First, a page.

5 Best Space Movies Available Now on OTT Platforms

OTT platforms have evolved into our gateways for exploring distant galaxies in the huge digital world. You’re in for a treat if you love space or are just curious about the mysteries of the universe!

Each movie gives a distinctive viewpoint on space travel, from brilliant directors to outstanding casts. The best thing, though? You may see any of these cinematic marvels right now on your preferred OTT services.

1. Interstellar

Future farmer and ex-NASA pilot Joseph Cooper is charged with leading a team of researchers in a spacecraft to discover a new planet for humans to inhabit after Earth becomes untenable.

Future calamities, famines, and droughts have plagued Earth. Interstellar travel is the sole means of ensuring the existence of humanity. A group of astronauts can go to a planet that has never been explored by humans before thanks to a recently found wormhole in the outer limits of our solar system. This planet might have the proper conditions for supporting human life.

The movie Interstellar is unlike any other. It says that technology will save mankind, in contrast to many apocalyptic sci-fi movies that portray modern technology as the cause of our extinction (a la The Terminator movies).

In Interstellar, not everyone understands the possibilities of cutting-edge technology. Most people disregard it as a waste of time and resources, and this is not simply the opinion of elderly cynics. This sentiment is shared by thoughtful, bright young individuals. Following a global scourge that wiped off the bulk of earth’s life—including humans and crops—this notion gained traction.

The movie “Interstellar” thrusts viewers into a futuristic Earth that is about to collapse. In this picture, which was directed by the well-known Christopher Nolan, a crew of astronauts, commanded by Matthew McConaughey, travel through a wormhole in quest of a new habitable planet. This epic story will have you on the edge of your seat with its mind-blowing sights and emotional depth.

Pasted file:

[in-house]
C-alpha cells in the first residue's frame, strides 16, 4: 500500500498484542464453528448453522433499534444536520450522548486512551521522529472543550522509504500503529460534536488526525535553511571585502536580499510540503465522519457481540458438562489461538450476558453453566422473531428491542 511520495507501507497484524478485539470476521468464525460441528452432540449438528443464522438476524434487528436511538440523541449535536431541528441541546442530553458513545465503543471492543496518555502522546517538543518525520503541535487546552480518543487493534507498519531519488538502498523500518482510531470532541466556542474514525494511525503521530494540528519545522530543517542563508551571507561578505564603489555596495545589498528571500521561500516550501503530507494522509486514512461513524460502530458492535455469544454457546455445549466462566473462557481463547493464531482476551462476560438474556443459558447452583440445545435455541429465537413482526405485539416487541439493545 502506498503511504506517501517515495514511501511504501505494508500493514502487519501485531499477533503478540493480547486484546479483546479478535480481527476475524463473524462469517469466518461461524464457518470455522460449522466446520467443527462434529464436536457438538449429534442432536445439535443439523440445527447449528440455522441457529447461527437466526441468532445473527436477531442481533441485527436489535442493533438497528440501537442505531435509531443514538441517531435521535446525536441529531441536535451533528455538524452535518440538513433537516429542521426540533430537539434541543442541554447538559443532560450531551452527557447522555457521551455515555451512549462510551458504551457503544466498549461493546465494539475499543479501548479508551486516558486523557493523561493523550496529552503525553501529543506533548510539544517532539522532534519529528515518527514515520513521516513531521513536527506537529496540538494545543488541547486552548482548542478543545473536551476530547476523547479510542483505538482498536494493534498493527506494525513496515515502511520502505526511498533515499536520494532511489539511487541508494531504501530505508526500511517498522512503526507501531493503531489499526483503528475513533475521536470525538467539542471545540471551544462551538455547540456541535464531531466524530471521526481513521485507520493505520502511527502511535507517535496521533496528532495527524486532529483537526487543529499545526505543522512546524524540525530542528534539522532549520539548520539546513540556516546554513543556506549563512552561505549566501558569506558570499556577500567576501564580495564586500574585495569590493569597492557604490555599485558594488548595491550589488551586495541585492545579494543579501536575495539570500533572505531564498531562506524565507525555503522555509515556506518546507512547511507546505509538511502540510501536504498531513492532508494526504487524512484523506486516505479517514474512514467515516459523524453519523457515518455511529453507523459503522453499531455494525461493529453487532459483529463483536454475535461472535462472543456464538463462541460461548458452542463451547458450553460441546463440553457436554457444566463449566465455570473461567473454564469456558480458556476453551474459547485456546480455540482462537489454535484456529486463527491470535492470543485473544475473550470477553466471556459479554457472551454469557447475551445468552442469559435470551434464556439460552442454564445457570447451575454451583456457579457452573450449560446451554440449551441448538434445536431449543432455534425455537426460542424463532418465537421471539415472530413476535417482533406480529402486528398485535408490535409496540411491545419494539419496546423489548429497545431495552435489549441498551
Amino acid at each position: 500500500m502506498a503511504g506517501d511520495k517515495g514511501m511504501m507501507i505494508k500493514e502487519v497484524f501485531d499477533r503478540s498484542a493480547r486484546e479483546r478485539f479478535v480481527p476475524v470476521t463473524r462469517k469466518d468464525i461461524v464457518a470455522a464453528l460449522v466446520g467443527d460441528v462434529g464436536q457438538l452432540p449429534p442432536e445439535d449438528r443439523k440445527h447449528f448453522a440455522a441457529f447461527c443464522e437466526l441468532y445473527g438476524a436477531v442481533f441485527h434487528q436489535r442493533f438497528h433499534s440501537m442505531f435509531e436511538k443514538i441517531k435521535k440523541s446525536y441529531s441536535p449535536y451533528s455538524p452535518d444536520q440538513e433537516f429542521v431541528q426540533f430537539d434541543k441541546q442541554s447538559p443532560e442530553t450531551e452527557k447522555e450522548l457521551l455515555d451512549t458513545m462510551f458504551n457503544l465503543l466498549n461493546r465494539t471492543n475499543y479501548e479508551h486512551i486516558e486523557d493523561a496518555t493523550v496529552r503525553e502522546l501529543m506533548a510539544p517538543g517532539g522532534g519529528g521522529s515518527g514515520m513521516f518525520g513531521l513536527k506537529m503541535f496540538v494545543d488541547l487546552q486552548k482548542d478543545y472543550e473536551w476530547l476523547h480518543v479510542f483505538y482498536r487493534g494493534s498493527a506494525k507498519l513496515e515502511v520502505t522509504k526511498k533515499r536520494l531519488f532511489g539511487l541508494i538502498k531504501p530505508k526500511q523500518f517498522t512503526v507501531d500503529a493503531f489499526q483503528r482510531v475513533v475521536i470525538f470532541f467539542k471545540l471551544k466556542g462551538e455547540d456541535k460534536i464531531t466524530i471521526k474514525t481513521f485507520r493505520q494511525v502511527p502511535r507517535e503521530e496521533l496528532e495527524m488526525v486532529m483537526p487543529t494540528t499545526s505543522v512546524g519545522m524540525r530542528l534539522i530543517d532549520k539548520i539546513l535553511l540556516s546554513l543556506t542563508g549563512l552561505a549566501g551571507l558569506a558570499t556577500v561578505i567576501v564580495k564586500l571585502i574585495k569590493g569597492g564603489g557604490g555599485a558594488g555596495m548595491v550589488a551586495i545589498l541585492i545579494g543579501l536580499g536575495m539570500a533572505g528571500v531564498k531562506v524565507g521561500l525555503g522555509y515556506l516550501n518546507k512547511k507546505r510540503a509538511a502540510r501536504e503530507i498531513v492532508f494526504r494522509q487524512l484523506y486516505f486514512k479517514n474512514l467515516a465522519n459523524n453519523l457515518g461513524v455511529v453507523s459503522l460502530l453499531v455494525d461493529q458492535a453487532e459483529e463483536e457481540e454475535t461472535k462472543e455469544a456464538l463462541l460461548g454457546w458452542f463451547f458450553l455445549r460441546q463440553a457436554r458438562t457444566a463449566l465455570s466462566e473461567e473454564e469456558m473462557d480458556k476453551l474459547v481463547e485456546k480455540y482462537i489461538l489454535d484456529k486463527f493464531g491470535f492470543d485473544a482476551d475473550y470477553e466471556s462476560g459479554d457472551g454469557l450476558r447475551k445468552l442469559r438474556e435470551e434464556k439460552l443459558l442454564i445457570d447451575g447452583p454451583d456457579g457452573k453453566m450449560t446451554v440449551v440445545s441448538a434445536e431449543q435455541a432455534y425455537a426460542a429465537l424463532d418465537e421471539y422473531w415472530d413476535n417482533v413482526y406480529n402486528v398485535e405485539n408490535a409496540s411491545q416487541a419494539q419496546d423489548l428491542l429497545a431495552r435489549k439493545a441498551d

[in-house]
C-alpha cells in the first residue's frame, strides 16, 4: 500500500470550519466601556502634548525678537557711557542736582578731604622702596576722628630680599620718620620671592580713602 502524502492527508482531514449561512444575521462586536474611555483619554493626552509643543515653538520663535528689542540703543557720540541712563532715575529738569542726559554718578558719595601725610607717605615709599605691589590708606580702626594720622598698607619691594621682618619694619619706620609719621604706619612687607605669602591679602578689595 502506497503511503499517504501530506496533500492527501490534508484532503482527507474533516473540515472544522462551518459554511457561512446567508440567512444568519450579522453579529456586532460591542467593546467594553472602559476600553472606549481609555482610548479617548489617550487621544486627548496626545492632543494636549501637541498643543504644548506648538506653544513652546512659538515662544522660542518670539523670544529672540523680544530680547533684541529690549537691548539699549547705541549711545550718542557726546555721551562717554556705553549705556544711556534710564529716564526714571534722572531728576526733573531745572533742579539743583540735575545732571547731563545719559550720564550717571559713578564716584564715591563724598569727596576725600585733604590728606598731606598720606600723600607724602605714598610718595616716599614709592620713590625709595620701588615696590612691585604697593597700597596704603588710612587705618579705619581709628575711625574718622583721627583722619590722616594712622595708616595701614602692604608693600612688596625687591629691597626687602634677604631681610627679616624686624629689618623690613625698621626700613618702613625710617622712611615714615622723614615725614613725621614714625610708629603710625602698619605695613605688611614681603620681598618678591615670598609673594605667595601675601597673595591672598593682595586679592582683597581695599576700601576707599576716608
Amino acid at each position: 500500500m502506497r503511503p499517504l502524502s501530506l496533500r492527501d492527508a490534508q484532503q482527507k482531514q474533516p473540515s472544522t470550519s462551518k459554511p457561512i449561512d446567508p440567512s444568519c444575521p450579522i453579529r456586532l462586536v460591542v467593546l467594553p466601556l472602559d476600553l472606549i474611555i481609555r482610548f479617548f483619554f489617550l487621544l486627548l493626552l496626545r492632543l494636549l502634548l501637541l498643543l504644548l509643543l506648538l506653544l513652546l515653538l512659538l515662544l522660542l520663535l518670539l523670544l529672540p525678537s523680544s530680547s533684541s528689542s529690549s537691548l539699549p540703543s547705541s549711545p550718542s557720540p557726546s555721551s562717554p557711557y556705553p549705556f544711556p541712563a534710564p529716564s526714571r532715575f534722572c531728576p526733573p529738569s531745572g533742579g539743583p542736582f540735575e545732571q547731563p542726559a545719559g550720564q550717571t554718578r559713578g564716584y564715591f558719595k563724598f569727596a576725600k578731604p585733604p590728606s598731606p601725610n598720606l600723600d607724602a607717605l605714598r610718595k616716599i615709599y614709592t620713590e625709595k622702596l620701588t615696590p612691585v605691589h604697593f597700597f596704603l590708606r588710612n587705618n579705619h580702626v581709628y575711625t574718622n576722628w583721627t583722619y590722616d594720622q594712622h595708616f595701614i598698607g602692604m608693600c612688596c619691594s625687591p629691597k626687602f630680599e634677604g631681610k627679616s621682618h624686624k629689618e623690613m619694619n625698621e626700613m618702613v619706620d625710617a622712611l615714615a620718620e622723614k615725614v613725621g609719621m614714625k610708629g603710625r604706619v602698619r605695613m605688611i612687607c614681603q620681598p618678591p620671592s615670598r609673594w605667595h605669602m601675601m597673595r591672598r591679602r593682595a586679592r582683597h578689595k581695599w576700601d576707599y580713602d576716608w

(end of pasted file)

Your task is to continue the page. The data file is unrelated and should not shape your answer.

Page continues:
2. Gravity

After an accident leaves two astronauts trapped in space, they band together to survive.

Brilliant medical engineer Dr. Ryan Stone (Sandra Bullock) is piloting her maiden shuttle mission, while veteran astronaut Matt Kowalski (George Clooney) is in charge of his final mission before retiring. However, tragedy occurs during a seemingly routine spacewalk. When the shuttle is destroyed, Stone and Kowalsky are left all by themselves, bound only to one another and soaring into the void. This breathtakingly magnificent film explores concepts of survival and resiliency while submerging viewers in the immense nothingness of space.

This film features stunning images. The plot is entertaining, and it makes you appreciate your position on Earth. Additionally, the characters make for some belly laughs.

One of the better’space’ films. As a nerd, though, I see that the orbits are completely off for some of the events to even remotely occur (I know, I know, it’s just a movie). So, as per usual, suspend your skepticism for the time being if you have any knowledge of space travel. It offers some useful lessons regarding linear and angular momentum and at least mostly adhered to the no noises in space rule.

The film should serve as an excellent reminder of how unique this little rock is and how impermissible the rest of the cosmos is.

3. The Martian